When in high school, students know that participation in extracurricular activities is a plus on a college application. It shows to a college that a student is engaged in their school, have goals and interests outside of just classwork and displays motivation and drive to go beyond just what is necessary. Yet when you get to college, there can be a hesitancy to join extracurricular activities. Many have scholarship programs where funding depends on getting at minimum grade point average in school. Some are concerned about the pressures of the increased pace and difficulty of college courses and are concerned more about just getting through classes than we are about what other things they would do in college besides classwork. Many simply do not want to overload themselves.
Certainly, it's important not to over-commit. It's definitely key to make sure that you leave yourself plenty of time for homework and study time. However, when we look at extracurricular activities offered by colleges, we find that they can be just as beneficial for us and our future careers as our degree will be. Here are two things to think about:
If colleges liked to see that you participated in extra-curricular activities in high school on the college application, don't you think that prospective employers would like to see the same on employment applications and resumes? It demonstrates the same things to a prospective employer as it did to your prospective college. It shows that you have divergent interests, drive, and motivation.
In addition to that, there are often clubs and professional organizations related to your field of study from which businesses look for new employees and interns out of college. Joining one of these organizations can put you on the radar to prospective employers and help launch your career once you leave college. It can also help provide a place for the practical application of topic you are learning about in your classes, and even help you understand the material better.
Growth as a Student
College isn't all about taking classes and studying. For most of us, it's also an experience. One that shapes us as we become adults. College can help us evolve our general attitudes and outlook. As it expands our knowledge, it expands our world. For many, this if the first time they will be living away from home. There is an opportunity to learn how to cultivate relationships, conflict resolution, leadership skills. Looking at it from this perspective, some of the most important lessons you learn will be outside the classroom. Extracurricular activities are your chance to engage yourself and discover who you are becoming.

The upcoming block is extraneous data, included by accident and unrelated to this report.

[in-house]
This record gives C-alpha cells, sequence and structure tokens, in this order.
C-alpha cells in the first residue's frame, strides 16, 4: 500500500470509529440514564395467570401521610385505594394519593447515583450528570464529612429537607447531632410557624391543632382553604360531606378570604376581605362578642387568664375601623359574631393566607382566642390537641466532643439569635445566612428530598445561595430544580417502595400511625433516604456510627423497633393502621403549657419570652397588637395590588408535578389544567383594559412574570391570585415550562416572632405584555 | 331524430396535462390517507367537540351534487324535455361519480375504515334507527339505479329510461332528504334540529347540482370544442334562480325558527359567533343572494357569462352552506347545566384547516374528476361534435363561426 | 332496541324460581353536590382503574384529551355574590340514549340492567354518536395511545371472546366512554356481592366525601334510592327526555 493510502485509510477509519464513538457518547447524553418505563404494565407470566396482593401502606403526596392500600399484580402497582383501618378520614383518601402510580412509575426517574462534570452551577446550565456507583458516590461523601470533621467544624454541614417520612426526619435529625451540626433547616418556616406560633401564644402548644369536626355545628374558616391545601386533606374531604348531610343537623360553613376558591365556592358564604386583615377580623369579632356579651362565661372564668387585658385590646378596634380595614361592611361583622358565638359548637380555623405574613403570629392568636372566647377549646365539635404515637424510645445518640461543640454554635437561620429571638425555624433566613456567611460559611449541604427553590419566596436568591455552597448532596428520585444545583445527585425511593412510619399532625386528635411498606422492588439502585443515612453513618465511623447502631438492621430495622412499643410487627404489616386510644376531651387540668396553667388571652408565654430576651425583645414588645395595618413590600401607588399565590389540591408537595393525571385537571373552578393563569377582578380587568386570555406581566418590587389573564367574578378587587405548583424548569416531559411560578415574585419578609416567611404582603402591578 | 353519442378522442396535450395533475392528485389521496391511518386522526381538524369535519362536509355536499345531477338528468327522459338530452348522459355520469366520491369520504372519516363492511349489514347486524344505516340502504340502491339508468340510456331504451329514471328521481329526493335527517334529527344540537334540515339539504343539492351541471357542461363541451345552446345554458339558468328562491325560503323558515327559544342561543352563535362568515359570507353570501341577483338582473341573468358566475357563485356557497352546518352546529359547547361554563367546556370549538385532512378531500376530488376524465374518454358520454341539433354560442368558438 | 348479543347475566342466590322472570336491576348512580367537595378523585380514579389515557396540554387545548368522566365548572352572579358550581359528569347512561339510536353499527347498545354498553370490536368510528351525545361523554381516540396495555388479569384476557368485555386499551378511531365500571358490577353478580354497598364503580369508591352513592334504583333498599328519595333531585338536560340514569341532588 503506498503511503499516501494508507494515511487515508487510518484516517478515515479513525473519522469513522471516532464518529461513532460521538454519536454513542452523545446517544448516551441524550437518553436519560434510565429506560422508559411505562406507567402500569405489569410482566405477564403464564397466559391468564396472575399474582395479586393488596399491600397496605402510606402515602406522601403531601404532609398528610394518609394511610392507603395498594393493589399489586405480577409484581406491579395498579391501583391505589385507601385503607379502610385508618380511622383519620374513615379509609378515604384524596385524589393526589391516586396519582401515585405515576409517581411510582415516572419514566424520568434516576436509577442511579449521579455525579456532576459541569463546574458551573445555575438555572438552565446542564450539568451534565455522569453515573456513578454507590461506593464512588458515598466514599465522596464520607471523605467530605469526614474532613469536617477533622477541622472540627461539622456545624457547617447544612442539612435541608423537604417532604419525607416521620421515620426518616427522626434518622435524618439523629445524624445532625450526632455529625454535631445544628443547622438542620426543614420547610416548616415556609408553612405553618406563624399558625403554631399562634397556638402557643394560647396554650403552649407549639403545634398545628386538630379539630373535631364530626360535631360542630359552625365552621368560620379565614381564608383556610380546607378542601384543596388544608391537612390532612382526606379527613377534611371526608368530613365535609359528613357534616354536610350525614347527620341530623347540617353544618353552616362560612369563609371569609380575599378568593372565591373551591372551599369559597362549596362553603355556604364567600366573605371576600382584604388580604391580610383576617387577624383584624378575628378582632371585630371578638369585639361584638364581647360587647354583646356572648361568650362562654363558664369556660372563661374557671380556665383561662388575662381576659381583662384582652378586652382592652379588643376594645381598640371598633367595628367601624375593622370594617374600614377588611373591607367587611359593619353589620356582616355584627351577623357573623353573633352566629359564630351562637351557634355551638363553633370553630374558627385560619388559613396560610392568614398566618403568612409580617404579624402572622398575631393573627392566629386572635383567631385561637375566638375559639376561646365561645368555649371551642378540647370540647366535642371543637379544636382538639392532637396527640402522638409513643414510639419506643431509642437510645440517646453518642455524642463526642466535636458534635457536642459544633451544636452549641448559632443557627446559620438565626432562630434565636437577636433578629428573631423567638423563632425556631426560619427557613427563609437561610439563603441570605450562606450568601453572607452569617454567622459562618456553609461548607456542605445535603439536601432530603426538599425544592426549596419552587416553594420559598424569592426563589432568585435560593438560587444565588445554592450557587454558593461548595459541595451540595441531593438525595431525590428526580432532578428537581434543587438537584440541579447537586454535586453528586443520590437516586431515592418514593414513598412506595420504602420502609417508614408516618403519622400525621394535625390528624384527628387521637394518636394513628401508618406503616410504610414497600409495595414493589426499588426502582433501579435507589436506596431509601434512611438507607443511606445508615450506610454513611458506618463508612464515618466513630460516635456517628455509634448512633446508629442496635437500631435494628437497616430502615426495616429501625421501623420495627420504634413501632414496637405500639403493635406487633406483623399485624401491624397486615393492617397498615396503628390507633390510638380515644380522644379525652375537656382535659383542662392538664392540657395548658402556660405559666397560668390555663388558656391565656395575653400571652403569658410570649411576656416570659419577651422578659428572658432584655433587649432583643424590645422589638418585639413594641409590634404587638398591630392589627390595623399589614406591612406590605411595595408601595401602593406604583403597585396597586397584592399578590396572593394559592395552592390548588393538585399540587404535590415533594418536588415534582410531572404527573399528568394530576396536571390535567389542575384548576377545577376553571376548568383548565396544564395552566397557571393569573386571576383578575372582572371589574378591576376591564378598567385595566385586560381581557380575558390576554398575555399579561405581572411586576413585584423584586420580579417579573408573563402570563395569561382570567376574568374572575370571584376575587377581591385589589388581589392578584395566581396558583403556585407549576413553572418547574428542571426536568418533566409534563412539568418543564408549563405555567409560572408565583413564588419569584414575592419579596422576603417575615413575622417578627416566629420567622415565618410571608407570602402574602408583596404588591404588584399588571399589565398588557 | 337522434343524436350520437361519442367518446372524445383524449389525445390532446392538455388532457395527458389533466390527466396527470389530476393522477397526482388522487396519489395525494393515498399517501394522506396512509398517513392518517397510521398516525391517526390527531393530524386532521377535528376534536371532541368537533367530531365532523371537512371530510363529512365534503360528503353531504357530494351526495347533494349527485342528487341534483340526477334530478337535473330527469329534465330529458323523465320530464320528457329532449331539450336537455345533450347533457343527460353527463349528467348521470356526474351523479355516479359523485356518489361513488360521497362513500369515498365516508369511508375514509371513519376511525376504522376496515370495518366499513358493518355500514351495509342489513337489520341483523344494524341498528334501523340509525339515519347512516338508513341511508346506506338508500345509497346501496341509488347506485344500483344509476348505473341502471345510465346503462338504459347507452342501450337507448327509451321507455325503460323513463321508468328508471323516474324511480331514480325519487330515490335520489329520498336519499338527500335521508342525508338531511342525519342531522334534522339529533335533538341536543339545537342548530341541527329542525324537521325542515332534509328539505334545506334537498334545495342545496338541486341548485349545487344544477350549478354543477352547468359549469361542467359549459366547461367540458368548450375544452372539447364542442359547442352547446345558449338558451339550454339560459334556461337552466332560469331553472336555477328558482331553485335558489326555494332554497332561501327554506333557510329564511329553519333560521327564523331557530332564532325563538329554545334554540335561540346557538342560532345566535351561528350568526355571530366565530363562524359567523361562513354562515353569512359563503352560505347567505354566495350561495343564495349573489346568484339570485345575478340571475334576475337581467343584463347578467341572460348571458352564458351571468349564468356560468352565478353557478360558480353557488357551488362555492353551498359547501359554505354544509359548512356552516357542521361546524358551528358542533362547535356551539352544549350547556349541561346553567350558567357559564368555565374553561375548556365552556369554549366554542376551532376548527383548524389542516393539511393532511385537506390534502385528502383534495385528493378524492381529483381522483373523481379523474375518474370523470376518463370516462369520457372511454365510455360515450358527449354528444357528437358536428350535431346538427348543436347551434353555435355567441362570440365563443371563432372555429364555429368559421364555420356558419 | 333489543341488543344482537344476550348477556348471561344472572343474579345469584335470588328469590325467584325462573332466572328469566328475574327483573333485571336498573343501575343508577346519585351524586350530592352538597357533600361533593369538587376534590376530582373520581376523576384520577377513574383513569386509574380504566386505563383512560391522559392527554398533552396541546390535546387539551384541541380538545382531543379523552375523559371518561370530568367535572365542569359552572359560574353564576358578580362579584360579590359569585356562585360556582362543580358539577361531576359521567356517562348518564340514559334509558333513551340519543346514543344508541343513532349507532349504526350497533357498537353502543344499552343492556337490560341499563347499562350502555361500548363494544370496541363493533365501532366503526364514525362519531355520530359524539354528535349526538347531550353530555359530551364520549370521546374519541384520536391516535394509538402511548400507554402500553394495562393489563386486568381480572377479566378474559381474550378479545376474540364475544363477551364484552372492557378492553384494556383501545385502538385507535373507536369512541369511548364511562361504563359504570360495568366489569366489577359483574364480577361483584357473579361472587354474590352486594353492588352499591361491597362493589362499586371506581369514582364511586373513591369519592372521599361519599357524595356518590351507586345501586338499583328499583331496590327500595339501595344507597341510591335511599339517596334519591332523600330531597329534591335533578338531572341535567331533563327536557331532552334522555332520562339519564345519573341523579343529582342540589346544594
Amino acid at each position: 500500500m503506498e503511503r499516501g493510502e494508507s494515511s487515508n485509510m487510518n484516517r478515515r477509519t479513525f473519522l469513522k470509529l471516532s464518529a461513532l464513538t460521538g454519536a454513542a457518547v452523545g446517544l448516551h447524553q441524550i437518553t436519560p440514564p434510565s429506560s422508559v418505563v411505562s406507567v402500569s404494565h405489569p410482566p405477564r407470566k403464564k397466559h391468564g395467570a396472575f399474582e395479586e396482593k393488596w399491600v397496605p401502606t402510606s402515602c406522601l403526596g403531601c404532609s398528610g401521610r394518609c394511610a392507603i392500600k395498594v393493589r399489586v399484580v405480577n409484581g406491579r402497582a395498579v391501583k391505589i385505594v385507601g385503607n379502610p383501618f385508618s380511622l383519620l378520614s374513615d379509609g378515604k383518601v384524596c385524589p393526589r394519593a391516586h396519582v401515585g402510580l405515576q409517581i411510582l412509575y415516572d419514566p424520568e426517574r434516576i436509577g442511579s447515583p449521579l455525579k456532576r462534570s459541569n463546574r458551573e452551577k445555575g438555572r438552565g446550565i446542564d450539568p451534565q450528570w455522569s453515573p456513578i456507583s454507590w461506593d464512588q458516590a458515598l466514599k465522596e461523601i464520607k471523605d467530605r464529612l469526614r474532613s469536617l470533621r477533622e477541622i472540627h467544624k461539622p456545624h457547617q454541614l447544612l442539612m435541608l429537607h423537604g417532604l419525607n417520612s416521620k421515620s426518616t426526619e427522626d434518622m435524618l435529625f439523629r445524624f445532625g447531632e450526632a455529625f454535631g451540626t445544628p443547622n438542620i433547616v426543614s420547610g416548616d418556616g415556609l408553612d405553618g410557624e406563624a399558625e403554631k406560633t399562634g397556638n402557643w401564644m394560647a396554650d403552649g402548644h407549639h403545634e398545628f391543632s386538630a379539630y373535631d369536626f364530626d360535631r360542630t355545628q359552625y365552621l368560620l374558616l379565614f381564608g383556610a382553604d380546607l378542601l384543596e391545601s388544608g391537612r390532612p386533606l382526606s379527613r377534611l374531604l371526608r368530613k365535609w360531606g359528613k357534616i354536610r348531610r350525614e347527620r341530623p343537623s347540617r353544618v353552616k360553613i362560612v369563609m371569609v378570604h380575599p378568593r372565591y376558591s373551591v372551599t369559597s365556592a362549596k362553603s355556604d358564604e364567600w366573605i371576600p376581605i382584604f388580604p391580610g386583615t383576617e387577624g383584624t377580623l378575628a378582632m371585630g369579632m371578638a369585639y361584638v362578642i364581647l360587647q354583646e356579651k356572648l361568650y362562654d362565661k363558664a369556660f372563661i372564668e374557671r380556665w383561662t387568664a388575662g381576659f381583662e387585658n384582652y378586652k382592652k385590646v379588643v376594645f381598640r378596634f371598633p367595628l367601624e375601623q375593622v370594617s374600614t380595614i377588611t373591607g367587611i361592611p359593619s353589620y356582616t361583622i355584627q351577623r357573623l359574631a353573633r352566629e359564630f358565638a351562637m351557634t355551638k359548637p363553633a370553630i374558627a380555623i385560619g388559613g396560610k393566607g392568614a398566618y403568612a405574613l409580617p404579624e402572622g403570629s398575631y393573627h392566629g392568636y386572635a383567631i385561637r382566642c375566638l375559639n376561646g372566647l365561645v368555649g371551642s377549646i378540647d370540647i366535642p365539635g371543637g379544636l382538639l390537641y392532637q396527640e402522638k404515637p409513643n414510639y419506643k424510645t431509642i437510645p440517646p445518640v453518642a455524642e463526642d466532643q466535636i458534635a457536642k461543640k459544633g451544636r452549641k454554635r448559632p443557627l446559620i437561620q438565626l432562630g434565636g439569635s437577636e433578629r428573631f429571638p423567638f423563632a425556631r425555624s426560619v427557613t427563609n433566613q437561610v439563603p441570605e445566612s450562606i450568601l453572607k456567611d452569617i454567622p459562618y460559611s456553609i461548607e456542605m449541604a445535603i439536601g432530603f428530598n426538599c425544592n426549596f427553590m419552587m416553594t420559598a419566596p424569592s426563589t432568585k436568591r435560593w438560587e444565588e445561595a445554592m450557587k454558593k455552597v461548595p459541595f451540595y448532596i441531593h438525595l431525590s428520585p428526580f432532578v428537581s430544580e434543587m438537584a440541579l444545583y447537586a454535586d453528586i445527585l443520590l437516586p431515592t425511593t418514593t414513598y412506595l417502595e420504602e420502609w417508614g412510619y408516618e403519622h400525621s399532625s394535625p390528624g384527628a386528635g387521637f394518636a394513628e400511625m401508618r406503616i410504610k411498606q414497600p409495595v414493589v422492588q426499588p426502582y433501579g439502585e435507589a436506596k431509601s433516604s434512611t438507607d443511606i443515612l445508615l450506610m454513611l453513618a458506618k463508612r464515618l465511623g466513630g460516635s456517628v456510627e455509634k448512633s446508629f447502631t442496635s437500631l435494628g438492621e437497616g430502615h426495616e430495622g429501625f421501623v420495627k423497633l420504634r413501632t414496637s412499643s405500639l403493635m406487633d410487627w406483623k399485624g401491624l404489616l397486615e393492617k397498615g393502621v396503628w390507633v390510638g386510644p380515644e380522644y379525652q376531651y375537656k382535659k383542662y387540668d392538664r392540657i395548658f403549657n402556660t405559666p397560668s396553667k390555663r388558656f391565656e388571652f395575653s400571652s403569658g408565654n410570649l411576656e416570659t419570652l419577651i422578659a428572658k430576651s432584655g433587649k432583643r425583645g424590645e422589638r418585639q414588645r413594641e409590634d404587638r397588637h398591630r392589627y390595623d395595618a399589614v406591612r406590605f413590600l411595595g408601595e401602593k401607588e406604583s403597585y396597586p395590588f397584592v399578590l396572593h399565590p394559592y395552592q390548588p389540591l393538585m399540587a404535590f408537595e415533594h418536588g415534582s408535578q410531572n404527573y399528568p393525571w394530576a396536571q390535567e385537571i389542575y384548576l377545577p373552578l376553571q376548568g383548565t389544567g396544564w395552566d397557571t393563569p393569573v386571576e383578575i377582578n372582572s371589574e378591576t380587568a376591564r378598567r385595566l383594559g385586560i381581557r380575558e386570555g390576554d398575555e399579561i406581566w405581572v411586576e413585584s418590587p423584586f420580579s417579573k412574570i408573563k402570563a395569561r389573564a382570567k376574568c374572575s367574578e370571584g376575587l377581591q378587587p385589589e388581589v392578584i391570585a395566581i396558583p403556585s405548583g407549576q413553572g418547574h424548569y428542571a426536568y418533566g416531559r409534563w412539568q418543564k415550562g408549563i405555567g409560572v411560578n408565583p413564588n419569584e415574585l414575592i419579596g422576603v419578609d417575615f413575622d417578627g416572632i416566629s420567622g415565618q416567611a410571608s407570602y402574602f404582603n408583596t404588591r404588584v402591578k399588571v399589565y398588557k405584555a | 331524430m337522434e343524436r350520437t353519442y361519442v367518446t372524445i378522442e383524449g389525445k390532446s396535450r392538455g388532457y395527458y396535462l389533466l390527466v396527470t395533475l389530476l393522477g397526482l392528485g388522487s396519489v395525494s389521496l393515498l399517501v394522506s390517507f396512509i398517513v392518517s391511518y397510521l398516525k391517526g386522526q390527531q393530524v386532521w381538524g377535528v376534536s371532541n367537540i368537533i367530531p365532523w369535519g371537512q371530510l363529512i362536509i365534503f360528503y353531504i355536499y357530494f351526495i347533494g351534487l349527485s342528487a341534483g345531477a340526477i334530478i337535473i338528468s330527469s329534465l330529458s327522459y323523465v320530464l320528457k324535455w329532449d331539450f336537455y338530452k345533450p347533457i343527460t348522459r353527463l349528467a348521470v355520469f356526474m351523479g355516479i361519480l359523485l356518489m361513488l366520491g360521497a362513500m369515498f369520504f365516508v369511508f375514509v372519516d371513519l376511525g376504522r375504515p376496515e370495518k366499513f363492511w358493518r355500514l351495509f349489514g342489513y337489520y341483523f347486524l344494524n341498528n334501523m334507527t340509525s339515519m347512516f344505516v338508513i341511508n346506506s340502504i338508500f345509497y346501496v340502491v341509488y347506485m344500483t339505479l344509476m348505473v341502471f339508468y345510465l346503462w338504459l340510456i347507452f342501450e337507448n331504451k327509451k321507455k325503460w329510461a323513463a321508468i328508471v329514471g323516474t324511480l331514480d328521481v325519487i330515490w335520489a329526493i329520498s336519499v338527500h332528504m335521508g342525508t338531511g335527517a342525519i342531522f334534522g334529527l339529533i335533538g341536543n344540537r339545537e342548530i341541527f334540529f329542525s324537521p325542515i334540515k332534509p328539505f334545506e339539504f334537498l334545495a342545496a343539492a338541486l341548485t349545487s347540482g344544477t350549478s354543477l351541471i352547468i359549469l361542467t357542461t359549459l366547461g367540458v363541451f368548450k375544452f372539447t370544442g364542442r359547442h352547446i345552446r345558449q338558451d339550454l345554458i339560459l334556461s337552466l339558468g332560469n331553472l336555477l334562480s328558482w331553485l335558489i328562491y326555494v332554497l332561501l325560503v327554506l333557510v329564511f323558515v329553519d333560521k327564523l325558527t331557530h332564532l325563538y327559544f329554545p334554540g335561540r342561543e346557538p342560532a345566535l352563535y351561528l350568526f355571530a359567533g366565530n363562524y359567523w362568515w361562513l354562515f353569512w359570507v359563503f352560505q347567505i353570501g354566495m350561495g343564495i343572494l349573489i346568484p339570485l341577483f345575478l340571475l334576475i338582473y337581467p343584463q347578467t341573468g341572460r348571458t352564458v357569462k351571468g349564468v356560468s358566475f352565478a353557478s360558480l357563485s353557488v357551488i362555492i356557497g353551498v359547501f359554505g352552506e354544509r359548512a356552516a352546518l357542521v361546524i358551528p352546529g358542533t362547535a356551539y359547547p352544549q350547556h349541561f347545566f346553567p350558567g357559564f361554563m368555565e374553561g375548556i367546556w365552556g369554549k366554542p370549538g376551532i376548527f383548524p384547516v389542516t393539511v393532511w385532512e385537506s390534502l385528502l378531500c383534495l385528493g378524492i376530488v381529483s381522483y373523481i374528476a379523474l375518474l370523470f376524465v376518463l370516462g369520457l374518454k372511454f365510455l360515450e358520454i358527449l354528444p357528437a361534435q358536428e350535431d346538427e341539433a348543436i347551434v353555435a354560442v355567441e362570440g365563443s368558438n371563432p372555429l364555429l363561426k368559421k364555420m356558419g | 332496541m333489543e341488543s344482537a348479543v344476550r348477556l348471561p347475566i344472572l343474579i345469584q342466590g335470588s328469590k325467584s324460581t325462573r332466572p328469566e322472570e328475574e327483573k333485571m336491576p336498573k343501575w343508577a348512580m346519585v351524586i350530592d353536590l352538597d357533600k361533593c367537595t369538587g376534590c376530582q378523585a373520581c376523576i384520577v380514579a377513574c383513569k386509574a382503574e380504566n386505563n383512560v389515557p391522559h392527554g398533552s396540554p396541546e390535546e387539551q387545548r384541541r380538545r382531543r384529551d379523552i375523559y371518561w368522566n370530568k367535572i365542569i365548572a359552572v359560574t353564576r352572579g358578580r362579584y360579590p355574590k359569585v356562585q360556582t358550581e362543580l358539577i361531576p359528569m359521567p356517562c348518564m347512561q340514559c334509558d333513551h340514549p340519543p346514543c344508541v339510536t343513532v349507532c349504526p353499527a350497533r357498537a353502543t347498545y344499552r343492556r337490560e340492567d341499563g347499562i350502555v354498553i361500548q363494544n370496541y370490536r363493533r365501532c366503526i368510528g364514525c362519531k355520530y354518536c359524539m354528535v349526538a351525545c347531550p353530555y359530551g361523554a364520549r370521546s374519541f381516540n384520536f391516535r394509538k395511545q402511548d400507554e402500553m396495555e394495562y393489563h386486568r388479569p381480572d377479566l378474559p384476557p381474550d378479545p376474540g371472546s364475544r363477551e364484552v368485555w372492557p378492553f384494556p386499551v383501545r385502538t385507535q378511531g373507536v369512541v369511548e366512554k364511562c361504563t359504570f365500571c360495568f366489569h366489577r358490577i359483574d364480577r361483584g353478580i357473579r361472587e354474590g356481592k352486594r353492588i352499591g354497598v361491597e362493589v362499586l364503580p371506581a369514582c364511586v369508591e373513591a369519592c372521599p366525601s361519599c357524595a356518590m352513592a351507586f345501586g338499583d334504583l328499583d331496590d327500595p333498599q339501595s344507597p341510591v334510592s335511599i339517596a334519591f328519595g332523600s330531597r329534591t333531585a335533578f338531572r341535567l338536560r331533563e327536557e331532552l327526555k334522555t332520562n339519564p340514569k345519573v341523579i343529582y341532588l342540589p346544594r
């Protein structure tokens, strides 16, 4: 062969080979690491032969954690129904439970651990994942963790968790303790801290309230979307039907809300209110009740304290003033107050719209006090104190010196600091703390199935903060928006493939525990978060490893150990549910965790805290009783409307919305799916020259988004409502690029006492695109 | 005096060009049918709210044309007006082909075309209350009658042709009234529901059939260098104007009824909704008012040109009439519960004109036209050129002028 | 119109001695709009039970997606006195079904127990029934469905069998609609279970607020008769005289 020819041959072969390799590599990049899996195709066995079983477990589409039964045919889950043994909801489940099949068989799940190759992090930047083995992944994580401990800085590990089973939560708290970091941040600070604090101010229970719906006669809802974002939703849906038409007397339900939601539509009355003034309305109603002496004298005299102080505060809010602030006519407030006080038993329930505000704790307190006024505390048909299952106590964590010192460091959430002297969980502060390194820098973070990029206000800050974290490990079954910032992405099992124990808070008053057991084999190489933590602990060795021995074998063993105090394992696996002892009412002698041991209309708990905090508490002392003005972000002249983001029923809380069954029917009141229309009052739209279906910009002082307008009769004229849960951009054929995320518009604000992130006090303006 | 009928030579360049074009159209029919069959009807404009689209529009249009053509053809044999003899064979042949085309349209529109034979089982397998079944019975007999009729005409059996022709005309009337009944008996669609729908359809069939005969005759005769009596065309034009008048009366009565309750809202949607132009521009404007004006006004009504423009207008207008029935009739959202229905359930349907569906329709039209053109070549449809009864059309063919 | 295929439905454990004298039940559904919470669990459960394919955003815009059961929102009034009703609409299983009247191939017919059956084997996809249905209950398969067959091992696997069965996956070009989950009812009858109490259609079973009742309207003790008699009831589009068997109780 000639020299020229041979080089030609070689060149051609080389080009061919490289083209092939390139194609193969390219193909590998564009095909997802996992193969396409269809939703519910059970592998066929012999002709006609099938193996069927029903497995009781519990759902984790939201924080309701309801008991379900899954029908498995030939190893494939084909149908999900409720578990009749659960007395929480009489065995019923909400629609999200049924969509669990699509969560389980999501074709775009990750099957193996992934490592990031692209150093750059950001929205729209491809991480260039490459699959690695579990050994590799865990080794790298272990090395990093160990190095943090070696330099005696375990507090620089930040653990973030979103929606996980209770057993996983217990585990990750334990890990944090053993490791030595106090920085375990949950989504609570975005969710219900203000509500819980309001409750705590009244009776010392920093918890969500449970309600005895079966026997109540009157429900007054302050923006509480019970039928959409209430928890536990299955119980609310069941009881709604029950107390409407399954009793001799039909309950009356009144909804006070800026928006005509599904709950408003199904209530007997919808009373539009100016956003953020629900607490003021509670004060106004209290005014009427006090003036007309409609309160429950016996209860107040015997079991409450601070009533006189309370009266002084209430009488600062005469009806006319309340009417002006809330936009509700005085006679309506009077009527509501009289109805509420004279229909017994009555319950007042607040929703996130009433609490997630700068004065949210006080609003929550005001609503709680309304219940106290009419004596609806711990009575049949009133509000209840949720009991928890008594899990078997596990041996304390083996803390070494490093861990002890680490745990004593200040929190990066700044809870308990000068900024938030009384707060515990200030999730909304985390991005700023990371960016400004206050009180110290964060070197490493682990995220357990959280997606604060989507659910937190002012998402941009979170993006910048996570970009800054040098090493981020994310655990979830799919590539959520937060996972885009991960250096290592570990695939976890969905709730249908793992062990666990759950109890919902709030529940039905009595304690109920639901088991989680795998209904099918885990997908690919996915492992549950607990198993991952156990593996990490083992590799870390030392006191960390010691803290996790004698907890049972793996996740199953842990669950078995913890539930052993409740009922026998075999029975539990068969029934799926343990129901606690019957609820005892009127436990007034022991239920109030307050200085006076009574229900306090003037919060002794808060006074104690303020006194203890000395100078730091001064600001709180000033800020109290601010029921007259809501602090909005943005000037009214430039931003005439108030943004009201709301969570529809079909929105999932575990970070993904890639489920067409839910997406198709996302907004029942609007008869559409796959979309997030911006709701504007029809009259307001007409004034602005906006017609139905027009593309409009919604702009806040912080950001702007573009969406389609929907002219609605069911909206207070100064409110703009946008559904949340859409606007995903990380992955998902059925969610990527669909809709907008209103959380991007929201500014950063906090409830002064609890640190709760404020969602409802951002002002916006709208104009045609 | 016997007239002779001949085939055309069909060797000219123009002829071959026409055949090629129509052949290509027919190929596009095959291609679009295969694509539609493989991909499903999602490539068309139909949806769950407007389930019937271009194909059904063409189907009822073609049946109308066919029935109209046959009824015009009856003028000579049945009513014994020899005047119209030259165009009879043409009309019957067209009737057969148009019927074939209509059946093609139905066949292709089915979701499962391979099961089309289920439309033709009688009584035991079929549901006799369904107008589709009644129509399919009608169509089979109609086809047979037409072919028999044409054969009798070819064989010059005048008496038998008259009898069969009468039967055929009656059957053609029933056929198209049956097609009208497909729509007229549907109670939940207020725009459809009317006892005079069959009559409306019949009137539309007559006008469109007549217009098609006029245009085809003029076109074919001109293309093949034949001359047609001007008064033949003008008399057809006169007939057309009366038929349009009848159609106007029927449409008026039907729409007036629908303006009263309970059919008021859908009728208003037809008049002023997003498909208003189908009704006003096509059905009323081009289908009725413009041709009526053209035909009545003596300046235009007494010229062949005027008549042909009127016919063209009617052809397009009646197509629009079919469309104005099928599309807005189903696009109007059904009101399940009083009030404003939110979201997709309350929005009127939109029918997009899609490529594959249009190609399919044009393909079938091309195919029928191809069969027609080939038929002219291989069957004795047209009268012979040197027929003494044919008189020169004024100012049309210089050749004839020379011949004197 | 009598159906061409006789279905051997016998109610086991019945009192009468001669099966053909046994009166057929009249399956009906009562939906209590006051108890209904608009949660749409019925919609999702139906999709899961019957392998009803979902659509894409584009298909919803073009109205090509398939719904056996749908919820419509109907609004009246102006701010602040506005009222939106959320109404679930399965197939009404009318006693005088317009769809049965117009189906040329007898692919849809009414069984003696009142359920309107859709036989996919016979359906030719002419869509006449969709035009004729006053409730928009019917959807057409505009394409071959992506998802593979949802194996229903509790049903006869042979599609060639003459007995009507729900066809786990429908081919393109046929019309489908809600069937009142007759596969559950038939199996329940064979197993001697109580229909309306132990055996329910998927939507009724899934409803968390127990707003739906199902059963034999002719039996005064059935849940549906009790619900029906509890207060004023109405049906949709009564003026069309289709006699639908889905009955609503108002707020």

Balance is important. Certainly, you don't want to join everything and find yourself overwhelmed. Yet having some extracurricular activities may actually make college less stressful. There is a social aspect to most groups that can help you decompress and take a break from the stress you are experiencing with your classes. You may be able to unwind. Intramural sports can help you keep your body moving and in shape, relieving stress and sharpening your mind. It may seem counterintuitive, but the key to avoiding burnout is often not caused by doing too many things, rather it is caused by always doing the same thing. Adding variety to your college experience will actually help prevent you from getting burned out.
Remember, that when considering your college career, it's not all about academics. It's about growth and experience. Don't limit yourself only to classes. Become involved with your school. It will help you in your career and make college much more fun.